Background: Gastric antral webs are mucosal structures, varying from fenestrated diaphragms to mucosal crescents, resulting in varying degrees of foregut obstruction. Patients commonly present with vomiting, failure to thrive, and abdominal pain. Prevalence is unknown, and diagnosis can be difficult.
Methods: We performed an IRB-approved retrospective review of patients from 4/1/2015-4/1/2018 at a Level I Children's Surgery Center undergoing gastric antral web resection. Data obtained included demographics, preoperative workup, surgical repair, and outcomes.
Results: Twenty-one patients were identified; 67% were male with an average age of 30 months at diagnosis. Initial diagnosis was established by a combination of fluoroscopy and esophagogastroduodenoscopy (EGD) in all patients. Patients presented with emesis (76%), failure to thrive (57%), need for post-pyloric tube feeds (33%), and abdominal pain (14%). Web localization without intraoperative EGD (n = 3) was initially challenging. As a result, intraoperative EGD was combined with operative antral web resection to facilitate web localization (n = 18). Web marking techniques have evolved from marking with suture (n = 1) and tattoo (n = 2), to endoscopic clip application (n = 12). All 21 patients underwent web resection, 2 were performed laparoscopically. Twenty underwent Heineke-Mikulicz pyloroplasty during the initial surgery. Average length of stay was 5.5 days. There were no intraoperative complications or deaths. Permanent symptom resolution occurred in 90% of patients immediately, with a statistically significant decrease in emesis (p < 0.001), failure to thrive (p < 0.001), and need for post-pyloric tube feeding (p = 0.009) within 6 months of surgery.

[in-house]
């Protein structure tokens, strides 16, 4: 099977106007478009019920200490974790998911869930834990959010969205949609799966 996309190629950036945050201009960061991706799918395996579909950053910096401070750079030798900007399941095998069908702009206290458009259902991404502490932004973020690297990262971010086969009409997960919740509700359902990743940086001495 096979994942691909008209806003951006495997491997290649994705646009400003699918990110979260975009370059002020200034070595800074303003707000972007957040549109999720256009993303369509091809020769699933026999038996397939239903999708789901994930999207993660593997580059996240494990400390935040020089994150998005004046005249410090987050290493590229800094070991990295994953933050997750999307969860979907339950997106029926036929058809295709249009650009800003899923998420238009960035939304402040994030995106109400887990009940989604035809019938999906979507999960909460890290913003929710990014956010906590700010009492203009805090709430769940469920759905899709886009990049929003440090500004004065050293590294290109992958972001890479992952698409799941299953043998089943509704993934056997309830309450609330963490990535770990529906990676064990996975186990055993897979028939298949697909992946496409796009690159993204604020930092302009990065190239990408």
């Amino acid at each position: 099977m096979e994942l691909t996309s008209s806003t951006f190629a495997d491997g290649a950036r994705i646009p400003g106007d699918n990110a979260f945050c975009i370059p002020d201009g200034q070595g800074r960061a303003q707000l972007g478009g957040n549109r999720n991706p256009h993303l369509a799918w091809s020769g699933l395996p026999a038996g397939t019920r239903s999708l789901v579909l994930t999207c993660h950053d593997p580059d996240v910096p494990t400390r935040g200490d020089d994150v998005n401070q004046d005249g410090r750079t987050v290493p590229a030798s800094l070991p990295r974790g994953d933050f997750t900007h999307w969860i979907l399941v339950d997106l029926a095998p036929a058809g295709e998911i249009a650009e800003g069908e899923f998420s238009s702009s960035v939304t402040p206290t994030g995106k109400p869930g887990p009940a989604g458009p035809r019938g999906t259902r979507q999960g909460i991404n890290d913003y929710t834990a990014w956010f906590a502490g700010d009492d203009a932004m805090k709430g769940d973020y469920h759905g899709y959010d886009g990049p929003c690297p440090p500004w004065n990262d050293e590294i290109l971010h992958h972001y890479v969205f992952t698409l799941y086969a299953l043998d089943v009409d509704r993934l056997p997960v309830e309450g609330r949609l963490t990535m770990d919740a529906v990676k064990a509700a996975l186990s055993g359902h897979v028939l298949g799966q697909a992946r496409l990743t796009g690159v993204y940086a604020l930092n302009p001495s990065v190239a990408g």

Conclusion: Gastric antral webs should be considered in the differential diagnosis for a child with persistent vomiting. Web resection with the use of intraoperative endoscopic localization can result in permanent symptom resolution in the majority of these patients.
Keywords: Endoscopy; Gastric antral web; Heineke-Mikulicz pyloroplasty.